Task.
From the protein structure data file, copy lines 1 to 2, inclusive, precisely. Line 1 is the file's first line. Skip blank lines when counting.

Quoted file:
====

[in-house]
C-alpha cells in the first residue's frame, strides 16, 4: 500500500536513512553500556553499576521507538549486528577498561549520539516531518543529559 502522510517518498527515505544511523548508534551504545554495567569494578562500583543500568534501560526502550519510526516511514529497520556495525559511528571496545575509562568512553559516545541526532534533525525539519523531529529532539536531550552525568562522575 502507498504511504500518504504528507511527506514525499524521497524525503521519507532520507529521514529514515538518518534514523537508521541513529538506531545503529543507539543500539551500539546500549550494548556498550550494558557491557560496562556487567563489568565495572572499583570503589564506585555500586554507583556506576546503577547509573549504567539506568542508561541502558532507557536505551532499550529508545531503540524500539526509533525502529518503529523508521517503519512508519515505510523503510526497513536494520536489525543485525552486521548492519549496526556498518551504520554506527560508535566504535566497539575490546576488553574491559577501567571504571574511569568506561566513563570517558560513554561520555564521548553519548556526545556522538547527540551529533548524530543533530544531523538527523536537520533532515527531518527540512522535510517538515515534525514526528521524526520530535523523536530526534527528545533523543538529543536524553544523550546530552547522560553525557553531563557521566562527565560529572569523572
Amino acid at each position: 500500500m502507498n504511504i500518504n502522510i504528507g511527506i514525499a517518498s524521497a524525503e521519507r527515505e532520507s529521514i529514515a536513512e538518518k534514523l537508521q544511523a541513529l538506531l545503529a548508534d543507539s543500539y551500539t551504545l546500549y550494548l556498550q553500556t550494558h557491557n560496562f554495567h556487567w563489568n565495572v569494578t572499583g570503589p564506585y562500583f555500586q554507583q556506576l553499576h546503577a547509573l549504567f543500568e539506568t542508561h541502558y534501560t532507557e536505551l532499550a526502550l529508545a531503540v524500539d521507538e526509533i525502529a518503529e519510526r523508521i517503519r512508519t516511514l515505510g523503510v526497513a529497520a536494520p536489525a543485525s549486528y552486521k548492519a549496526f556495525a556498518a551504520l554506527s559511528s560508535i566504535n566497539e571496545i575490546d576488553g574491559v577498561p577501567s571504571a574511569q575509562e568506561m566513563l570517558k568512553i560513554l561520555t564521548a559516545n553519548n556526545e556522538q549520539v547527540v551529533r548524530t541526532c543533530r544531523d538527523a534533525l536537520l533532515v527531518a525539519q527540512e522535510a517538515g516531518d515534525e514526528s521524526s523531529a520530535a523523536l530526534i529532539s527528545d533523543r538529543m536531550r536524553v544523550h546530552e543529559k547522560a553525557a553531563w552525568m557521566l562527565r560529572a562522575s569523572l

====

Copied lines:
[in-house]
C-alpha cells in the first residue's frame, strides 16, 4: 500500500536513512553500556553499576521507538549486528577498561549520539516531518543529559 502522510517518498527515505544511523548508534551504545554495567569494578562500583543500568534501560526502550519510526516511514529497520556495525559511528571496545575509562568512553559516545541526532534533525525539519523531529529532539536531550552525568562522575 502507498504511504500518504504528507511527506514525499524521497524525503521519507532520507529521514529514515538518518534514523537508521541513529538506531545503529543507539543500539551500539546500549550494548556498550550494558557491557560496562556487567563489568565495572572499583570503589564506585555500586554507583556506576546503577547509573549504567539506568542508561541502558532507557536505551532499550529508545531503540524500539526509533525502529518503529523508521517503519512508519515505510523503510526497513536494520536489525543485525552486521548492519549496526556498518551504520554506527560508535566504535566497539575490546576488553574491559577501567571504571574511569568506561566513563570517558560513554561520555564521548553519548556526545556522538547527540551529533548524530543533530544531523538527523536537520533532515527531518527540512522535510517538515515534525514526528521524526520530535523523536530526534527528545533523543538529543536524553544523550546530552547522560553525557553531563557521566562527565560529572569523572